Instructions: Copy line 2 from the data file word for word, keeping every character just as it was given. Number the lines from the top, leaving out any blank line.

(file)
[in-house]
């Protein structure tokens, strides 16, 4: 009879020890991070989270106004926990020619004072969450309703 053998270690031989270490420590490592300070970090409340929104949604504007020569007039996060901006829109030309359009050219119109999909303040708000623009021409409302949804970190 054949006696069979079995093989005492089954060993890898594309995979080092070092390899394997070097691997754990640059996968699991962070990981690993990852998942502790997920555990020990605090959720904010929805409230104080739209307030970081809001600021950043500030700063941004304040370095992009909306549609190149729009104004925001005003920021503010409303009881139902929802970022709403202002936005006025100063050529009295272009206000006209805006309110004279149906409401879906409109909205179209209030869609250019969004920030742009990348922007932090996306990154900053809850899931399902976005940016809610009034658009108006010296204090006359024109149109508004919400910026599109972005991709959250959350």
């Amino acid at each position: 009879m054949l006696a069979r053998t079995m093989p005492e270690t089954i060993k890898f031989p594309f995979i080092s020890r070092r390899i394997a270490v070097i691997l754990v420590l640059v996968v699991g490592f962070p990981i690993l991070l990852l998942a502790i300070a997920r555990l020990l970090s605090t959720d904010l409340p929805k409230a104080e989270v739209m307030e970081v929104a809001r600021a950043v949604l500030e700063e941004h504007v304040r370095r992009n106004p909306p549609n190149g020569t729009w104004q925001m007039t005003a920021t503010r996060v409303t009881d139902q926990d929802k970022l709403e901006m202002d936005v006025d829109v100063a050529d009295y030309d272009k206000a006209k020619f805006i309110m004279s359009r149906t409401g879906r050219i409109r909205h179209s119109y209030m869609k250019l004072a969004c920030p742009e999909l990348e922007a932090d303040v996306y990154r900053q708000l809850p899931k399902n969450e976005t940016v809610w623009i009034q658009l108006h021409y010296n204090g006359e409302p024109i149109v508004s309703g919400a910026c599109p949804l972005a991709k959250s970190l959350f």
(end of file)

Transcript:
């Protein structure tokens, strides 16, 4: 009879020890991070989270106004926990020619004072969450309703 053998270690031989270490420590490592300070970090409340929104949604504007020569007039996060901006829109030309359009050219119109999909303040708000623009021409409302949804970190 054949006696069979079995093989005492089954060993890898594309995979080092070092390899394997070097691997754990640059996968699991962070990981690993990852998942502790997920555990020990605090959720904010929805409230104080739209307030970081809001600021950043500030700063941004304040370095992009909306549609190149729009104004925001005003920021503010409303009881139902929802970022709403202002936005006025100063050529009295272009206000006209805006309110004279149906409401879906409109909205179209209030869609250019969004920030742009990348922007932090996306990154900053809850899931399902976005940016809610009034658009108006010296204090006359024109149109508004919400910026599109972005991709959250959350």